One of Silicon Valley’s most prominent female executives is to step aside, after being in charge of the finances at Alphabet and Google since 2015.

Alphabet confirmed the CFO move in its second quarter financial report, which saw the search engine and cloud giant post a better than expected profit in the April to June period.

The results come after Google warned it could continue to reduce its real estate portfolio, which it expanded dramatically during the Covid-19 pandemic with multiple investments.

Financial results

In its latest financial results, Alphabet helped offset investor worries about the reduction in advertising spend following a robust few years during the pandemic.

For the second quarter ending 30 June, Alphabet posted a net profit of $18.4bn, up from $16bn in the same year-ago quarter.

Revenues for the quarter rose to $74.6bn from $69.7bn a year ago.

“There’s exciting momentum across our products and the company, which drove strong results this quarter,” said Sundar Pichai, CEO of Alphabet and Google.

Google chief executive Sundar Pichai

“Our continued leadership in AI and our excellence in engineering and innovation are driving the next evolution of Search, and improving all our services,” said Pichai. “With fifteen products that each serve half a billion people, and six that serve over two billion each, we have so many opportunities to deliver on our mission.”

Drilling down into divisional performance of Alphabet revealed mixed results.

Google Search revenue rose to $42.6bn in the second quarter from $40.7bn in the same quarter in 2022.

YouTube ads revenue rose modestly to $7.7bn from $7.3bn a year earlier.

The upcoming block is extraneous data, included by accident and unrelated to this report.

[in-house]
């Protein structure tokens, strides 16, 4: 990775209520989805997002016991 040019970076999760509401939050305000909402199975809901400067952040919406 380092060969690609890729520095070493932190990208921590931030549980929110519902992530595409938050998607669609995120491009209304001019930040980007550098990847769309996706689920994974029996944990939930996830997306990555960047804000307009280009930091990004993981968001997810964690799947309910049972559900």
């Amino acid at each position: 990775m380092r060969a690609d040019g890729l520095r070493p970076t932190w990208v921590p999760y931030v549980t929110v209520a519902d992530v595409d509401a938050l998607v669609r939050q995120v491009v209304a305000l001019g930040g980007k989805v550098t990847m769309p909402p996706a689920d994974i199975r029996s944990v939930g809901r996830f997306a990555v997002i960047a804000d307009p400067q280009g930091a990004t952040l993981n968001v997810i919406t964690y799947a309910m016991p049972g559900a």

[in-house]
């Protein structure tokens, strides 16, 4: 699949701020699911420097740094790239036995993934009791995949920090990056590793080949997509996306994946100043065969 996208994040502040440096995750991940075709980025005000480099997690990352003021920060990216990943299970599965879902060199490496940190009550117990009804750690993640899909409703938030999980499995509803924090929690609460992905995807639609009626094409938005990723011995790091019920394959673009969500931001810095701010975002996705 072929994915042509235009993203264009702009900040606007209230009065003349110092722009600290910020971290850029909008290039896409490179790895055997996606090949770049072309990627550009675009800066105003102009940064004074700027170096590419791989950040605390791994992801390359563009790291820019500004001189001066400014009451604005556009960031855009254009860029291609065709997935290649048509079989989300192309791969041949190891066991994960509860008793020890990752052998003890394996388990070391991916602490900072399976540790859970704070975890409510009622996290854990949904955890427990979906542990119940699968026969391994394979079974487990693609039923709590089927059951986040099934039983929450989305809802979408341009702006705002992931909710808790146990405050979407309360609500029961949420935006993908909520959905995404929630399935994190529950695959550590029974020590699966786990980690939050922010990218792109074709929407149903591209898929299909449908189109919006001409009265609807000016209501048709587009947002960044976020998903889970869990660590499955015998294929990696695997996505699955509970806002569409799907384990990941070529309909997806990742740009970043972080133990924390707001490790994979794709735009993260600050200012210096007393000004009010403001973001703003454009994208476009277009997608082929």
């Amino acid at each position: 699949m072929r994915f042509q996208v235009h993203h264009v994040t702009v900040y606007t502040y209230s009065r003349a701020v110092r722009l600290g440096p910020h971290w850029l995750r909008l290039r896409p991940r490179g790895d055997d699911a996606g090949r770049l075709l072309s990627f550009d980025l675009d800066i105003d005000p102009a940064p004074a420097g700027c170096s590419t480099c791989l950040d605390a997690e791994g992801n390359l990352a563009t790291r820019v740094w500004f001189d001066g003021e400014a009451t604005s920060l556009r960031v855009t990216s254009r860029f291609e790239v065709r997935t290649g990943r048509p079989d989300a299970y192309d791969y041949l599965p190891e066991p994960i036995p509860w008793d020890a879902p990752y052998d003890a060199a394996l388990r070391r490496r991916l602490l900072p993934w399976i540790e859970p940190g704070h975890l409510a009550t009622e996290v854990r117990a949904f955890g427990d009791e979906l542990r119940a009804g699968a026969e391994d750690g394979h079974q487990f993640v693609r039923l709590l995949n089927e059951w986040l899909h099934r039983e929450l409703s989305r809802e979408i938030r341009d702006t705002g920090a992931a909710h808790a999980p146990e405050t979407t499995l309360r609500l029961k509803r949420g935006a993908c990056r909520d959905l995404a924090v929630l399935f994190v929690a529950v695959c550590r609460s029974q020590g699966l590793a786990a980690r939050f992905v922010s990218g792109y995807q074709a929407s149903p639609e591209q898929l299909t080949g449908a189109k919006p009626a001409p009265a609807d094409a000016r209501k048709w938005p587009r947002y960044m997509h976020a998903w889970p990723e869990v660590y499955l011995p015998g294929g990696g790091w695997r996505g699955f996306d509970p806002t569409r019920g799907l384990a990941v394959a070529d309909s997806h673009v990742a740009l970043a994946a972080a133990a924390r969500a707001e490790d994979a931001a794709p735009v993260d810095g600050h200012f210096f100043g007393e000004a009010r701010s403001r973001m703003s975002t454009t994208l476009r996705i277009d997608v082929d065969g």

But Google Network revenue fell to $7.8bn from $8.3bn a year earlier.

Google Cloud did have good news however as revenue in that division rose to $8.1bn from $6.5bn a year ago.

The Other Bets division saw revenue rise to $285m from $193m.

Google said that after it had confirmed in January that it will cut 12,000 jobs (or 6 percent of its workforce), it recorded employee severance and related charges of $2bn for the six months since that announcement, with the “substantial majority” of those being laid off already gone.

Google also warned it is “taking actions to optimise our global office space” and it “may incur additional charges in the future as we further evaluate our real estate needs.”

CFO move

Alphabet in its Q2 earnings also confirmed that CFO Ruth Porat, one of Silicon Valley’s most prominent female executives, will step aside and assume another role at the tech giant.

Alphabet said that Ruth Porat will assume the newly created role of President and Chief Investment Officer of Alphabet and Google, effective 1 September.

In the meantime though, Porat will continue to serve as CFO, while the company searches for and selects her successor.

In her new role, Porat will continue to report to Sundar Pichai, although notably there was no reason given for the move.

Ruth Porat had assumed the role of CFO in May 2015 and is the company’s longest-serving CFO.

In her new role, Porat will be responsible for Alphabet’s investments in its Other Bets portfolio, and the company’s investments in countries and communities around the world.

“Ruth has worked to drive financial discipline and returns for shareholders, while spearheading investment to create sustainable, long-term value,” Pichai said. “As today’s results show, we’re making good progress and we’re committed to continuing this important work.”

“In her new role, Ruth will strengthen our collaboration with policy makers and shape our corporate investments to have maximum economic impact for people and economies around the world,” he said.

“I’m excited about this new role and the opportunity to engage with leaders globally to unlock economic growth via technology and investment,” said Porat.

“I’m committed to Google’s continued growth and ensuring that our diverse global investments are supported with strong partnership to create opportunities for people and communities, everywhere.”

Tom Jowitt

Tom Jowitt is a leading British tech freelancer and long standing contributor to Silicon UK. He is also a bit of a Lord of the Rings nut...

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